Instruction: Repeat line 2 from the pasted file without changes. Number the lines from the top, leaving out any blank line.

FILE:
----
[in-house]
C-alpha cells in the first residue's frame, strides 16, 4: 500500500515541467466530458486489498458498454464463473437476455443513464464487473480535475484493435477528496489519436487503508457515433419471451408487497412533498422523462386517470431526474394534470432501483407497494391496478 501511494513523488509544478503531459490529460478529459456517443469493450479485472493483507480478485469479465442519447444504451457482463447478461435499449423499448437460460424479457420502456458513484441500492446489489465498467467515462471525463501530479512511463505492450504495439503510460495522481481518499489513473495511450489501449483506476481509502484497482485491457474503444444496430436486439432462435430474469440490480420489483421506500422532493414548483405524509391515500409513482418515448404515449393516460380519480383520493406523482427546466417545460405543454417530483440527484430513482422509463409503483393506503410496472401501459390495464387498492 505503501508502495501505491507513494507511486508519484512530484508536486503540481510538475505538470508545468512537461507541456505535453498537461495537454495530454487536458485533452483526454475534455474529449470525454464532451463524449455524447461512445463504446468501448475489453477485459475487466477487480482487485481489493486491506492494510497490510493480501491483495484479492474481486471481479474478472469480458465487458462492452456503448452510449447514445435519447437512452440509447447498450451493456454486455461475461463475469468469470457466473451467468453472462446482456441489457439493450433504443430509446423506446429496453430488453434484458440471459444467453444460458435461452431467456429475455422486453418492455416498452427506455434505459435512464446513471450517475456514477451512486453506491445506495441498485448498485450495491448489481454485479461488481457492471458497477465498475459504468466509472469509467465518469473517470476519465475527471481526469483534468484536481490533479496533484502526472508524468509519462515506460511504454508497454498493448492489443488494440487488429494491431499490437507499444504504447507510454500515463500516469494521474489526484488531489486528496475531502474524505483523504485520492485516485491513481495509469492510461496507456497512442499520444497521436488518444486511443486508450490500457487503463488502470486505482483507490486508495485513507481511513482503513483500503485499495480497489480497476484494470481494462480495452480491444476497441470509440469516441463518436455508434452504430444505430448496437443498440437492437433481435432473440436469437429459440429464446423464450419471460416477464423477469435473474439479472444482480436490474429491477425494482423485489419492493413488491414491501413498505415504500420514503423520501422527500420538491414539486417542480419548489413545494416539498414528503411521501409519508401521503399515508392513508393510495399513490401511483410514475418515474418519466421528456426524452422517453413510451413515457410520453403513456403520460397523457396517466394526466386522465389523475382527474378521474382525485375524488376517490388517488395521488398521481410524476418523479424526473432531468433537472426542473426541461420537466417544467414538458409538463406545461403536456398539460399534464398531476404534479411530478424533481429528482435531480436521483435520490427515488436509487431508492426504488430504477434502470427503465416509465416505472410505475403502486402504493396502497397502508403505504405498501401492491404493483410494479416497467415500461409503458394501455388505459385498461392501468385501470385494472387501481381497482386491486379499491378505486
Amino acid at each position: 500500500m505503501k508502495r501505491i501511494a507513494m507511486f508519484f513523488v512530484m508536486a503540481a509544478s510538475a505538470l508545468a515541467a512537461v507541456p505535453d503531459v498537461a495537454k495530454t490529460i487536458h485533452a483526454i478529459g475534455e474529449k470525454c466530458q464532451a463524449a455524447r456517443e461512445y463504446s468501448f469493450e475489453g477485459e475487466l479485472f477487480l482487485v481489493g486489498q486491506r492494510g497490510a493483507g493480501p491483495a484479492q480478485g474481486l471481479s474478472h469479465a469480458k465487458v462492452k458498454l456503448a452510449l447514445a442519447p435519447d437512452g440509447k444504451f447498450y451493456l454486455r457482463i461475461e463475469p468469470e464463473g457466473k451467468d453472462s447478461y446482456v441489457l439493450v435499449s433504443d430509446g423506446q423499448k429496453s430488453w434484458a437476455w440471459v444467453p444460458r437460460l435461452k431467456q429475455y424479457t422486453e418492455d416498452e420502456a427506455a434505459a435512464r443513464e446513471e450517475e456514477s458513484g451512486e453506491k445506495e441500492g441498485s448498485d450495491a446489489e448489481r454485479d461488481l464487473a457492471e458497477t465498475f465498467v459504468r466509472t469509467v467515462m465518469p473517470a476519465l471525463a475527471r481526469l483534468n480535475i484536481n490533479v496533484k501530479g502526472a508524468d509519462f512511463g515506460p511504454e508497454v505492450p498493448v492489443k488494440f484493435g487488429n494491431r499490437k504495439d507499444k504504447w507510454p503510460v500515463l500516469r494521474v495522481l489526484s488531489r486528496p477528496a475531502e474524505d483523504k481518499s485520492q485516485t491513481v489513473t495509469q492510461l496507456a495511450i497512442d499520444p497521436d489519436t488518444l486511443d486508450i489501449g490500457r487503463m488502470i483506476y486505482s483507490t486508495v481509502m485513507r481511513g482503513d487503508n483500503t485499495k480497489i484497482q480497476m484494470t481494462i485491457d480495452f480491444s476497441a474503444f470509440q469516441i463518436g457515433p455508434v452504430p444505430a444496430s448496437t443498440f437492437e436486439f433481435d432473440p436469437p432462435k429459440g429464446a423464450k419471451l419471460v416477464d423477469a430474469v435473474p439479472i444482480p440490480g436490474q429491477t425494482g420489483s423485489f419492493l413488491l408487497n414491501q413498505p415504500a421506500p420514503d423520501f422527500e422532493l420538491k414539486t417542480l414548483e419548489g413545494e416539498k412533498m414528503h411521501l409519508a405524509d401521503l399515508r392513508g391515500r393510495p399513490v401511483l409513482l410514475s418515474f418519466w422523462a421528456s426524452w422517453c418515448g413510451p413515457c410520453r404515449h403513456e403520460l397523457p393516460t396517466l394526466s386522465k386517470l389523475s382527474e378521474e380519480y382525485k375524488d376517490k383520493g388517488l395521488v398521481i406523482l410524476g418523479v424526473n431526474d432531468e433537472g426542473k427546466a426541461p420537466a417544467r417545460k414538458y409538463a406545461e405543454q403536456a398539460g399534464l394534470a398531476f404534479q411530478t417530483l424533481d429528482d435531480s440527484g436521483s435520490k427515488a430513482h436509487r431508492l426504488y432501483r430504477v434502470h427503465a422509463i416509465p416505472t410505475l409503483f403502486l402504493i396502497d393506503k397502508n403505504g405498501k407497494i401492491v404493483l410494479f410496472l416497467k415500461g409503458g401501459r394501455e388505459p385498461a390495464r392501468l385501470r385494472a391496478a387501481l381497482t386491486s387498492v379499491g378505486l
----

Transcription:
C-alpha cells in the first residue's frame, strides 16, 4: 500500500515541467466530458486489498458498454464463473437476455443513464464487473480535475484493435477528496489519436487503508457515433419471451408487497412533498422523462386517470431526474394534470432501483407497494391496478 501511494513523488509544478503531459490529460478529459456517443469493450479485472493483507480478485469479465442519447444504451457482463447478461435499449423499448437460460424479457420502456458513484441500492446489489465498467467515462471525463501530479512511463505492450504495439503510460495522481481518499489513473495511450489501449483506476481509502484497482485491457474503444444496430436486439432462435430474469440490480420489483421506500422532493414548483405524509391515500409513482418515448404515449393516460380519480383520493406523482427546466417545460405543454417530483440527484430513482422509463409503483393506503410496472401501459390495464387498492 505503501508502495501505491507513494507511486508519484512530484508536486503540481510538475505538470508545468512537461507541456505535453498537461495537454495530454487536458485533452483526454475534455474529449470525454464532451463524449455524447461512445463504446468501448475489453477485459475487466477487480482487485481489493486491506492494510497490510493480501491483495484479492474481486471481479474478472469480458465487458462492452456503448452510449447514445435519447437512452440509447447498450451493456454486455461475461463475469468469470457466473451467468453472462446482456441489457439493450433504443430509446423506446429496453430488453434484458440471459444467453444460458435461452431467456429475455422486453418492455416498452427506455434505459435512464446513471450517475456514477451512486453506491445506495441498485448498485450495491448489481454485479461488481457492471458497477465498475459504468466509472469509467465518469473517470476519465475527471481526469483534468484536481490533479496533484502526472508524468509519462515506460511504454508497454498493448492489443488494440487488429494491431499490437507499444504504447507510454500515463500516469494521474489526484488531489486528496475531502474524505483523504485520492485516485491513481495509469492510461496507456497512442499520444497521436488518444486511443486508450490500457487503463488502470486505482483507490486508495485513507481511513482503513483500503485499495480497489480497476484494470481494462480495452480491444476497441470509440469516441463518436455508434452504430444505430448496437443498440437492437433481435432473440436469437429459440429464446423464450419471460416477464423477469435473474439479472444482480436490474429491477425494482423485489419492493413488491414491501413498505415504500420514503423520501422527500420538491414539486417542480419548489413545494416539498414528503411521501409519508401521503399515508392513508393510495399513490401511483410514475418515474418519466421528456426524452422517453413510451413515457410520453403513456403520460397523457396517466394526466386522465389523475382527474378521474382525485375524488376517490388517488395521488398521481410524476418523479424526473432531468433537472426542473426541461420537466417544467414538458409538463406545461403536456398539460399534464398531476404534479411530478424533481429528482435531480436521483435520490427515488436509487431508492426504488430504477434502470427503465416509465416505472410505475403502486402504493396502497397502508403505504405498501401492491404493483410494479416497467415500461409503458394501455388505459385498461392501468385501470385494472387501481381497482386491486379499491378505486